We considered going on a camel ride, but after walking past a group on their pre-sunset tour, we decided against it.  The camels stunk and we figured that we could get a much better photo off the camel rather than on top of it.  We did appreciate that the camels had shit bags attached to their bums to stop poop from getting on the beach.

 

Juz works on healing - at arms length...

 

Japanese Cemetery

There are over 900 Japanese divers buried in the Japanese cemetery, which shows just how dangerous the early pearling days were.  What makes the Japanese cemetery a beautiful place is the raw sandstone headstones that are inscribed with ornate Japanese text.

 

 

Courthouse Markets

We got up nice and early on Saturday morning to check out the Courthouse Markets, which were just down the street from the Kimberley Klub YHA. The markets run from 8am-1pm every Saturday and are the largest art and craft markets in the Kimberley.

 

Stalls surround the courthouse, selling pearls, semi-precious stones, tie-dye t-shirts, hippie clothes, summer dresses, jewellery, exotic food and soap while musicians were dotted around with their hats out.  One kid really stood out – long blonde hair covered his face as he smashed out wicked riffs on his electric guitar.  He was totally grunge and had a sign out that said “Need money for a haircut” – what a cool kid.

 

Gantheaume Point

The weather was precarious when we got to Gunatheaume Point (which Juz called Guantanamo Point because she couldn’t pronounce ‘gan-thoom’ point).  We walked past the kooky lighthouse to see the dinosaur footprints, but unfortunately, the tide wasn’t low enough.  It has to be at VERY LOW tide (1.3m or lower) before you can see the real footprints, so the concrete mould at the lookout would have to suffice.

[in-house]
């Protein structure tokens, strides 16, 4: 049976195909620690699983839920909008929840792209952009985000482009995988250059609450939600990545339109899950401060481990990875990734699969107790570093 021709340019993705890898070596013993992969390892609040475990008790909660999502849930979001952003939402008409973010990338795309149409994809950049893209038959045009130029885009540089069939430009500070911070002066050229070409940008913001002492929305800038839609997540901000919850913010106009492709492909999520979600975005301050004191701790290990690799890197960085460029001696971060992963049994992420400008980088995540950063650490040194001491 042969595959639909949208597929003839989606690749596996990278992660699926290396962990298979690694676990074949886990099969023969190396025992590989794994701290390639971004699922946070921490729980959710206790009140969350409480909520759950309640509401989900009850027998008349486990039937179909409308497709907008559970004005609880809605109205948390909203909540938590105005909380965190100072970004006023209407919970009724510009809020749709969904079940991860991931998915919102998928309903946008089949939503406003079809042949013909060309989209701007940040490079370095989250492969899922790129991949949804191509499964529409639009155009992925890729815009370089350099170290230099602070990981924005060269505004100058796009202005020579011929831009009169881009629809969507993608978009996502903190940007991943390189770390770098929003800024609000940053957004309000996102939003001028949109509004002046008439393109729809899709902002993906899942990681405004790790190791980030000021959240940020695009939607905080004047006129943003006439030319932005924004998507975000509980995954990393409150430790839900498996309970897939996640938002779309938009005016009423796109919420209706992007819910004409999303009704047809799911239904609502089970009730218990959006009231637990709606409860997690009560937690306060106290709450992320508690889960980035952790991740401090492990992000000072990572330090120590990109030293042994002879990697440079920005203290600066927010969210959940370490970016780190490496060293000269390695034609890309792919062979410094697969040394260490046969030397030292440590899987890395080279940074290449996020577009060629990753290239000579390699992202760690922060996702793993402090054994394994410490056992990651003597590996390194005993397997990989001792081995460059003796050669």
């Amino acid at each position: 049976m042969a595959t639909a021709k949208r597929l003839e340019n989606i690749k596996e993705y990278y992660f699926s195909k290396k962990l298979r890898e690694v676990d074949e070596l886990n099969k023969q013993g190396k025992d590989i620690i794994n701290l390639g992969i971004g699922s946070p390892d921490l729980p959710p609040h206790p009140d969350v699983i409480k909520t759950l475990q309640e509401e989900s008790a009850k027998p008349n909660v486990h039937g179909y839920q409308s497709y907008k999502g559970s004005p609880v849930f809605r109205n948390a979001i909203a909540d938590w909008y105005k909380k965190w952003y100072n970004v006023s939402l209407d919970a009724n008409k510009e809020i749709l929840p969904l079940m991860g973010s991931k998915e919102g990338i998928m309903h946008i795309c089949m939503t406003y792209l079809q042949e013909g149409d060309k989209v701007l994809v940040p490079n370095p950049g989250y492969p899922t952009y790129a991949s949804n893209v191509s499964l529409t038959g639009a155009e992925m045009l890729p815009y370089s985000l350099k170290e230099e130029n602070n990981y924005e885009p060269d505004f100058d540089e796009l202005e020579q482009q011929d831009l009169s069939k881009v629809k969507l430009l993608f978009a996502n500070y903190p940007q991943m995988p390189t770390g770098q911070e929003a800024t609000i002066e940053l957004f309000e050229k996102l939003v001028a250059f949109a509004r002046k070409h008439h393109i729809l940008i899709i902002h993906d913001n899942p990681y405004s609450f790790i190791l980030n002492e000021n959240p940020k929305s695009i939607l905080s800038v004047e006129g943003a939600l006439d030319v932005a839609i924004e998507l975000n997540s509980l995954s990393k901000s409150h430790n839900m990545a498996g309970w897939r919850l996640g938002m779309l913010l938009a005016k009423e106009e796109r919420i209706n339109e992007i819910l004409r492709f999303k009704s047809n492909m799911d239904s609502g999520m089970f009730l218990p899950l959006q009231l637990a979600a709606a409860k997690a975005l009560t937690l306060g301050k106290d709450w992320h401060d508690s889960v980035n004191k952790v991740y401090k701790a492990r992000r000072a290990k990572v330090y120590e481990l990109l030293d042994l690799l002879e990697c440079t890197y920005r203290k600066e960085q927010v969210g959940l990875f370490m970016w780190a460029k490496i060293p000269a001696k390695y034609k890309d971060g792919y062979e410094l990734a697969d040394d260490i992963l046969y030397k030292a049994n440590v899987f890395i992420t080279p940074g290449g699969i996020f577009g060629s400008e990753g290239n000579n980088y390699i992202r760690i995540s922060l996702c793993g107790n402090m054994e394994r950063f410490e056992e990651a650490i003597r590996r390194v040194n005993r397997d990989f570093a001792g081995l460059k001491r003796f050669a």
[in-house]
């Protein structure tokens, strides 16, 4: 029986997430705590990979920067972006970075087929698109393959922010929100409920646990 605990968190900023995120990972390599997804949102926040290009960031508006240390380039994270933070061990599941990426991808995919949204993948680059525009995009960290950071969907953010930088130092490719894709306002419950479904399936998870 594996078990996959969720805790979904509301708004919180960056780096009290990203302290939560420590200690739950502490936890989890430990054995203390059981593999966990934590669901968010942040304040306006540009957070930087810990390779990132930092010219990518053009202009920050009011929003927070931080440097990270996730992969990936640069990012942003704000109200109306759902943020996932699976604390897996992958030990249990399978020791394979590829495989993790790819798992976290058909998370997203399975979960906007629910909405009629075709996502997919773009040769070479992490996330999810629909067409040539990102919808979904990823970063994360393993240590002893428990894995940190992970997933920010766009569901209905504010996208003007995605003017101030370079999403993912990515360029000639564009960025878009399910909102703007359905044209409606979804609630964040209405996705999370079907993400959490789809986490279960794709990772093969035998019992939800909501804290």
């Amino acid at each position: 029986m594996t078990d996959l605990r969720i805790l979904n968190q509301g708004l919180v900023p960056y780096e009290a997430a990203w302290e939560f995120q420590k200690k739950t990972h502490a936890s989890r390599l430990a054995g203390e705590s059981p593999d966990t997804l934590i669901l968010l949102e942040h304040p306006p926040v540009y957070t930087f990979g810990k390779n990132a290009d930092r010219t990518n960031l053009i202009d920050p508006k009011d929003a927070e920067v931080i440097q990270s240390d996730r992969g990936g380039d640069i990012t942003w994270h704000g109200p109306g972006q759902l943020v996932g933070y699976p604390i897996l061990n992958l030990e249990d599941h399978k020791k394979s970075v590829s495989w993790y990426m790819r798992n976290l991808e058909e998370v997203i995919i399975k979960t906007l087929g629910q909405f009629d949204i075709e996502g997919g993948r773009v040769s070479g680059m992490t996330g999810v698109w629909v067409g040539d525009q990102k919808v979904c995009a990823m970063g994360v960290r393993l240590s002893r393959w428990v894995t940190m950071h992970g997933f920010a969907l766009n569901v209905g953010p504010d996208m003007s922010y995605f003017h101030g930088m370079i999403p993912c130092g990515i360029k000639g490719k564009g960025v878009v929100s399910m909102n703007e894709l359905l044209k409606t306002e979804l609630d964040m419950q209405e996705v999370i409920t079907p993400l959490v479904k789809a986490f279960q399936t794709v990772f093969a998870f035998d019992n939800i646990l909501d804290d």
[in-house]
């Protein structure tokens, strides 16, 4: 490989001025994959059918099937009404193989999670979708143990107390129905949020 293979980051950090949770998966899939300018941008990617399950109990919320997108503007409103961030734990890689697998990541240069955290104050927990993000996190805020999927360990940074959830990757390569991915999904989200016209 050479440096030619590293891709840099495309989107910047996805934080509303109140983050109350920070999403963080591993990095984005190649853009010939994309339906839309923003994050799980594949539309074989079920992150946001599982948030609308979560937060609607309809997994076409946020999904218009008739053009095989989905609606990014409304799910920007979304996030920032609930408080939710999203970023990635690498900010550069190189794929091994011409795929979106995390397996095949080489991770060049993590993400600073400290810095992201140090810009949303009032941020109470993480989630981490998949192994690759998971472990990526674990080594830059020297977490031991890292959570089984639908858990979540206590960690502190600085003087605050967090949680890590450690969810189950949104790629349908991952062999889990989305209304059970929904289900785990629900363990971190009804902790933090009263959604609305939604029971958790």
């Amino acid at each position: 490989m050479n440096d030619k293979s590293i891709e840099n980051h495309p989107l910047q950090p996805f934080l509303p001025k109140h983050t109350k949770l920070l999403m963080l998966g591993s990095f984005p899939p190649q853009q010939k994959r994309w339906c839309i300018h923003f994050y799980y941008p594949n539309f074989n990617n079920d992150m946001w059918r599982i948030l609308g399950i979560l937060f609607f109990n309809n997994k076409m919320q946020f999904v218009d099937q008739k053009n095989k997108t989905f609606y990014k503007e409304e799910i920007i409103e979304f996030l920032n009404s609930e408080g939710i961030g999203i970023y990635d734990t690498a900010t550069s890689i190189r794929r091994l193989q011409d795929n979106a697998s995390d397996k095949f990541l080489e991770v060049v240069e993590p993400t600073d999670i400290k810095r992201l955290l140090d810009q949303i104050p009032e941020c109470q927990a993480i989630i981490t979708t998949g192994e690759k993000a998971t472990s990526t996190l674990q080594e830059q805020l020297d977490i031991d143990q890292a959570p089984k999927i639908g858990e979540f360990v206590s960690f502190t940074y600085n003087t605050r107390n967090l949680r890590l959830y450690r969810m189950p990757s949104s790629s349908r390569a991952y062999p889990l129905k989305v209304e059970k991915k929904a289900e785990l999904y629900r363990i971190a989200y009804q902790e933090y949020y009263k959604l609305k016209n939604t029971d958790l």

We did climb down the cliffs to check out Anastasia’s Pool, which was built by the former lighthouse keeper for his arthritic wife, who found relief in the warm salty water.

 

 

FOOD & DRINK

Matso’s Brewery

The first place on our list of places to go to was the Matso’s Brewery.  This award-winning full mash hand-crafted brewery created the Smokey Bishop, a dark larger that was awarded Australia’s best dark larger during the 2006 Australasian Beer Awards. If dark ale isn’t your thing, there are fruity beers, hoppy beers, refreshing light beers and ciders, so there is something for everyone.  Matso’s Brewery is open 7 days a week from 7am until late, and they also offer tours on Wednesday and Fridays. http://www.matsos.com.au/

 

 

We spent the afternoon in the awesome beer garden drinking and chatting with our new mate Billows, who works for the local radio station.  The beer garden has a small stage for live acts, as well as the Curry Hut, which is run by an Indian chef that makes his own authentic North Indian curries.

 

  • Hit the Toad Lager – 3.5% yeasty and fruity with a hint of lime and minimal hops.  Very refreshing!  The beer was named to support the Stop the Toad Foundation, which works to raise awareness about the cane toad invasion across the WA/NT border.
  • Monsoonal Blonde – 4.7% a cloudy wheat beer with a fruity, floral taste and no bitterness. Very easy to drink.
  • Pearlers Pale Ale – 4.5% rich and heavy, full malt beer that is smooth and hoppy.
  • Smokey Bishop – 4.9% full bodied, dark, caramel and toffee flavours, deliciously smokey.
  • Mango – 4.5% sweet enough to be a dessert beer, it was fruity and tropical, very smooth with a hint of hops.
  • Chilli – 4.5% not for the faint hearted.  Juz’s lips were burning as soon as they touched the foam!  A great chilli flavour in a light, refreshing brew.
  • Chango – 4.5% Juz’s favourite! half chilli beer, half mango beer.  The sweetness of the mango was great to diffuse some of the chilli burn.  A beautifully tropical beer.
  • Lychee – 4.0% smells very much like lychee but the first taste is like a light, refreshing beer with a fruity aftertaste.
  • Ginger Beer – 3.5% not as sweet as expected.  Herbaceous and smooth without any ginger spice.
  • Mango Lime Cider – 4.0% a clear, light green cider with lots of fruits flavours and a smooth, buttery finish.

 

We headed to the Broome RSL after Matso’s Brewery and on the way out, we spied a raised up, 4WD HQ station wagon.  Dave creamed his pants…